QQ straddles Strategies Two (selling to the crowd) and Three (charging for access) in the two-sided business model; it derives revenue from selling applications, other in-game goods, and extra services such as a blog, games, and a streaming music service, in return for its internal digital currency. This market creates a sink for the digital currency, and therefore gives it value, which creates a further demand for it as a gift and reputation good. It shares revenue from the store with the creators of in-game goods, thus feeding user creativity.

In Telco 2.0 terms, it’s collecting money from the downstream side and subsidising the upstream partners, in order to encourage the creation of saleable goods and the purchase of digital currency. At the same time, it is also pursuing Strategy Three (charging for access) by selling contextual advertising. In this case, it’s earning on the upstream side and subsidising access for users (which is free) to create a market for the advertisers.

Users get, in return for their participation, the core functions of the directory (where are all my friends? And my enemies? And who are their friends?) and the messaging layer to service their peer group and burnish their on-line identity.

Interestingly, QQ is practicing intergenerational price discrimination; the business version of the service (i.e. LinkedIn to its Facebook) is a paid-for application, reflecting that its users presumably already have an identity, or aren’t interested in impressing the QQ community, and are unlikely to spend extended periods of time browsing the community - which is what the advertisers want. Interestingly, the business version is branded ”Tencent Messenger” and uses a theme cloned from the look-and-feel of Microsoft Live Messenger. Sometimes, it seems, it’s necessary to be more boring.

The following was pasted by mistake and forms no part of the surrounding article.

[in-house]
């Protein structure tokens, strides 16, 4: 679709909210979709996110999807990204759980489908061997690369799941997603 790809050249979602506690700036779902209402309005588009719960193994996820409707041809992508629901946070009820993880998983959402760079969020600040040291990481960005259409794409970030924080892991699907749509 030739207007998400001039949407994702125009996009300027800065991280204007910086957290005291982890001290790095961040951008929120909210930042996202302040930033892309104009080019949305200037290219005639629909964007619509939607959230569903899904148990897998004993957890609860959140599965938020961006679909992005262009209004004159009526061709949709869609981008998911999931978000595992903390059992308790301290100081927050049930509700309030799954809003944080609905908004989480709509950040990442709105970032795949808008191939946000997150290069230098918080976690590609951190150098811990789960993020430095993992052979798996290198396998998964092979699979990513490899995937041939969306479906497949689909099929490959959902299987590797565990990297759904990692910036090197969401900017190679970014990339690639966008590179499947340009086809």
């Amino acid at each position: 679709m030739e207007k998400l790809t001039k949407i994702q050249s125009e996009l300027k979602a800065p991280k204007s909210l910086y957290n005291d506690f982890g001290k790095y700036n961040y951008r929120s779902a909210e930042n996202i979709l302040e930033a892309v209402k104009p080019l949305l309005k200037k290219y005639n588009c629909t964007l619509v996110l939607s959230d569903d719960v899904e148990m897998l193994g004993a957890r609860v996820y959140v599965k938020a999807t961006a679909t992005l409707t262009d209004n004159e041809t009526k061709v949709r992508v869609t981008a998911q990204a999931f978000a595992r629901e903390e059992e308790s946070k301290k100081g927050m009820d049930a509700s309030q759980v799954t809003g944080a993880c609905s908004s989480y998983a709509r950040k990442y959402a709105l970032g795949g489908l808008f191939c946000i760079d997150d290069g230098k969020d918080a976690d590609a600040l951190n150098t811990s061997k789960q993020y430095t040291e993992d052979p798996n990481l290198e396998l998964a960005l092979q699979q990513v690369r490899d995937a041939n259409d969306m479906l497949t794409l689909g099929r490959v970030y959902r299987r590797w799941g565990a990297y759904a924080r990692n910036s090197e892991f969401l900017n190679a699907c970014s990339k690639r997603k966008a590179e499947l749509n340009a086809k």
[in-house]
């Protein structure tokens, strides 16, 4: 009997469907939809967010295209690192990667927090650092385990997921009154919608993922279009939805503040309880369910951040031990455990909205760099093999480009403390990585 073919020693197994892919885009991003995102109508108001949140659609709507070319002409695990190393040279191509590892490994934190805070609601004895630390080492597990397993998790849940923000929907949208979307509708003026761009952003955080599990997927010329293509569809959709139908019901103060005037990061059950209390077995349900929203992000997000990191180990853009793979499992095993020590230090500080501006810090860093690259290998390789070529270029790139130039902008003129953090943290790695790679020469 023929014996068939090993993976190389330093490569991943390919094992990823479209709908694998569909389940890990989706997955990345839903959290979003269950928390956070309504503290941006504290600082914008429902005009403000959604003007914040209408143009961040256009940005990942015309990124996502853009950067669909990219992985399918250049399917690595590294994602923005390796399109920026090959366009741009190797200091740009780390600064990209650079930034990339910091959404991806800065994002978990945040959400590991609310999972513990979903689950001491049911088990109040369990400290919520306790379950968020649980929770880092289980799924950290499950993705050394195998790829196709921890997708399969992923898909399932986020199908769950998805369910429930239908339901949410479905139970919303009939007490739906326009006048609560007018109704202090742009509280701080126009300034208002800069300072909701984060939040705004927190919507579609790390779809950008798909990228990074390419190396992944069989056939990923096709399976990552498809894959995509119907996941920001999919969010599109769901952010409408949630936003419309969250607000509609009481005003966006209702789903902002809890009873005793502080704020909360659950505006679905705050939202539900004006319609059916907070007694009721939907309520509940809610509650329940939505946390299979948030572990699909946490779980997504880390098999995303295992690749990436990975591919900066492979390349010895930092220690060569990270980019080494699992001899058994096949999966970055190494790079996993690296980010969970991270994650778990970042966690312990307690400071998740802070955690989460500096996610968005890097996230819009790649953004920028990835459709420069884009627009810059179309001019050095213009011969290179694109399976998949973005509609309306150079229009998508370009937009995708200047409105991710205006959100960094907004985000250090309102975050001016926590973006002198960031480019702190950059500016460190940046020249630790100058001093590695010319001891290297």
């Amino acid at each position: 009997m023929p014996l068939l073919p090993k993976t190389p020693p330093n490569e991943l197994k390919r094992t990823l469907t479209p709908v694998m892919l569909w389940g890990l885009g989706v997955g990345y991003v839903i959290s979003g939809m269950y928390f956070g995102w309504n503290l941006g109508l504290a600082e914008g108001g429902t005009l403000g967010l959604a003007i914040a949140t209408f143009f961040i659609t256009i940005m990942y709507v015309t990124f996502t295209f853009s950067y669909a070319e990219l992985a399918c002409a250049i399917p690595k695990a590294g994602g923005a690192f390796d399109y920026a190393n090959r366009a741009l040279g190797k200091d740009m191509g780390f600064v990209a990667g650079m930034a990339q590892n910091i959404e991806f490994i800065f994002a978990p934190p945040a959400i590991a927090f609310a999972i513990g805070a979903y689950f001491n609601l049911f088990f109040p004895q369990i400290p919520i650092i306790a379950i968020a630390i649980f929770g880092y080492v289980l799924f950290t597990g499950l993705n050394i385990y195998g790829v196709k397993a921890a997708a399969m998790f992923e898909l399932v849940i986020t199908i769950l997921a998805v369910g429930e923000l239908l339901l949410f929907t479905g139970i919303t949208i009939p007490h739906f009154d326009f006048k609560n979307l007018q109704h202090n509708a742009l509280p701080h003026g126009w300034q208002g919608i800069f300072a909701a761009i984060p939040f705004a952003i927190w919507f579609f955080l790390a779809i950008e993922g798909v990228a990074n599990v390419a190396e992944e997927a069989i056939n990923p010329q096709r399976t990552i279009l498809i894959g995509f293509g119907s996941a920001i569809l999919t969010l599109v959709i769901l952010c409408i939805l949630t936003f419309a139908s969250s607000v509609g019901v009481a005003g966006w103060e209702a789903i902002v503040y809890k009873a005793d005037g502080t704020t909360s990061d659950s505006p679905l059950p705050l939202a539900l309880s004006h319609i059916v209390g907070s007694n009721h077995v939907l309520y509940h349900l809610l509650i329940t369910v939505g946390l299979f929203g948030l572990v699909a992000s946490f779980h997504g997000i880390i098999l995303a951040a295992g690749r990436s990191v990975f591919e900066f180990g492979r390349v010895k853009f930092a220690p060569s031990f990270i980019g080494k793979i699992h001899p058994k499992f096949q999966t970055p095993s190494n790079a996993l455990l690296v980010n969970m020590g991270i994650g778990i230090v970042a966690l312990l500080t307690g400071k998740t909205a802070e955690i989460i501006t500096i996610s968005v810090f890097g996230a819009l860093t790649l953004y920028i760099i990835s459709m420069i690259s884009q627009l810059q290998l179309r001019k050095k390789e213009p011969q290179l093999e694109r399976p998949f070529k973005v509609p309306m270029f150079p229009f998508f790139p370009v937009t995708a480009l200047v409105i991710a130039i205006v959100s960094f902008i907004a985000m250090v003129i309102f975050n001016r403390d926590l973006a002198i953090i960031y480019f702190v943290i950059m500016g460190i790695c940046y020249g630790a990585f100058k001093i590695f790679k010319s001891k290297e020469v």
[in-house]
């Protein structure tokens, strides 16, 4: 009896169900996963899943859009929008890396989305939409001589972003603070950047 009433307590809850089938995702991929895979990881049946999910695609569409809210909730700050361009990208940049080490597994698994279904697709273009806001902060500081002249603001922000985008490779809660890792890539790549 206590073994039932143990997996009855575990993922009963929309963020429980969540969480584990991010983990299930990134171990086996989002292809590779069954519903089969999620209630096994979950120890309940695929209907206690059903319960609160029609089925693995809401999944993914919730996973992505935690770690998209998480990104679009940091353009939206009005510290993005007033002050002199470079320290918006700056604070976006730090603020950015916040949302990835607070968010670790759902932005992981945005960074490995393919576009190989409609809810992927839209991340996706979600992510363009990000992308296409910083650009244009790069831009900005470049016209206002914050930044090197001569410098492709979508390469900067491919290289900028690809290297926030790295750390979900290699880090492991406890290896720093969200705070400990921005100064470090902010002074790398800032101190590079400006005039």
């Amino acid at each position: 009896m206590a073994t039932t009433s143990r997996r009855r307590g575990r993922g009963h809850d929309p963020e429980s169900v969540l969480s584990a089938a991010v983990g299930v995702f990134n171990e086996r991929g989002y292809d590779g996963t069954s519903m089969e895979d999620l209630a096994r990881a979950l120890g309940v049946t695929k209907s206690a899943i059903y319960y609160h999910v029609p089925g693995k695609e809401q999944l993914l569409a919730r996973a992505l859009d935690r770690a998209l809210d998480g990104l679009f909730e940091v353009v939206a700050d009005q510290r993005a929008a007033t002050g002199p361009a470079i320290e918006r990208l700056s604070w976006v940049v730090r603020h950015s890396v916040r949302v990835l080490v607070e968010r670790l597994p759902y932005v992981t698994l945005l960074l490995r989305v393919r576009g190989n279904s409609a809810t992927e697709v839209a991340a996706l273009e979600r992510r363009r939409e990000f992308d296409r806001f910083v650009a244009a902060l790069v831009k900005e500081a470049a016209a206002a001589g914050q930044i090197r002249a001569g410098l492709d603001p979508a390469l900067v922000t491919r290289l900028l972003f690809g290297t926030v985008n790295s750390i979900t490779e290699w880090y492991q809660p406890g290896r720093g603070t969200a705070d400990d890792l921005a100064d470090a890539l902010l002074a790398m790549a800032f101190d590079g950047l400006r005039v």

Portability is simple enough - just look at the range of platforms, plus the catch-all browser and SMS versions. Privacy is something of a weakness - although it does have rich presence control, it’s only to be expected that turning your presence off will become a noticeable act, and there have been several waves of concern about Public Security Bureau (PSB) interference.

QQ’s internal currency and the app ecosystem is already dominating the business - 66% of revenue originates from VAS and only 11% from advertising, and VAS revenue is growing at 90+% a year, in line with total revenue, whereas ads are growing at ”only” 70+%. This is only likely to continue; one of the downsides of being hackable is that several unofficial clients for QQ exist that strip all advertising content, and efforts to stop this are unlikely to be successful for long (filtering of content for references to the Diaoyu Islands was actually abandoned due to a user revolt, even though the Shanghai PSB wanted it). This obviously tends to increase the relative importance of Strategy Two.

An interesting point which arises in the participation imperative framework is hybridisation. This is where you try to monetise by extending the digital business into the physical world - say, by selling tickets to live performances through your music streaming service - or vice versa. Hybridisation exists in QQ up to a point; for example, there is a QQ dating service, and a streaming music channel. This would appear to be an important field of development for both Strategy Two activities and also Strategy Three contextual advertising.

[Ed - we’ll be discussin the lessons of QQ and other new types of service providers at the Telco 2.0 exec brainstorm on 6-7 May, in Nice. Distance Participation packages available if you can’t make the trip but want the input/output]